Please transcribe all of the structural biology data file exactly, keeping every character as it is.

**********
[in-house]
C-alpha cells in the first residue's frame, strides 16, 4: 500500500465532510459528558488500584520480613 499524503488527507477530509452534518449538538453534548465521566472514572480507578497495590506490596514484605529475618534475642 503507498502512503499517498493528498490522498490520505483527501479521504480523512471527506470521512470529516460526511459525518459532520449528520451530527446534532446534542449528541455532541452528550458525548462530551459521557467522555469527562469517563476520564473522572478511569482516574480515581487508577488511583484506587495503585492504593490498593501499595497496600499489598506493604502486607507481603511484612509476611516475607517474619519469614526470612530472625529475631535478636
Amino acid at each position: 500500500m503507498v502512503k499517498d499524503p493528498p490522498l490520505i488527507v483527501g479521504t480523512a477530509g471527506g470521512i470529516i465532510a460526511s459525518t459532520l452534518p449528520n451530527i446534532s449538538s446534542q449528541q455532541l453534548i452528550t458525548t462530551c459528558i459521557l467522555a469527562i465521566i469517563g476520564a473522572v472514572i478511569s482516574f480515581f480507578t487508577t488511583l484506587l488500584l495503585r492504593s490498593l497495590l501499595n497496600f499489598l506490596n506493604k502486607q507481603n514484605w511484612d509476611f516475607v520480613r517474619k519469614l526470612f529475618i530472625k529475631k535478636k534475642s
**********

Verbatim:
[in-house]
C-alpha cells in the first residue's frame, strides 16, 4: 500500500465532510459528558488500584520480613 499524503488527507477530509452534518449538538453534548465521566472514572480507578497495590506490596514484605529475618534475642 503507498502512503499517498493528498490522498490520505483527501479521504480523512471527506470521512470529516460526511459525518459532520449528520451530527446534532446534542449528541455532541452528550458525548462530551459521557467522555469527562469517563476520564473522572478511569482516574480515581487508577488511583484506587495503585492504593490498593501499595497496600499489598506493604502486607507481603511484612509476611516475607517474619519469614526470612530472625529475631535478636
Amino acid at each position: 500500500m503507498v502512503k499517498d499524503p493528498p490522498l490520505i488527507v483527501g479521504t480523512a477530509g471527506g470521512i470529516i465532510a460526511s459525518t459532520l452534518p449528520n451530527i446534532s449538538s446534542q449528541q455532541l453534548i452528550t458525548t462530551c459528558i459521557l467522555a469527562i465521566i469517563g476520564a473522572v472514572i478511569s482516574f480515581f480507578t487508577t488511583l484506587l488500584l495503585r492504593s490498593l497495590l501499595n497496600f499489598l506490596n506493604k502486607q507481603n514484605w511484612d509476611f516475607v520480613r517474619k519469614l526470612f529475618i530472625k529475631k535478636k534475642s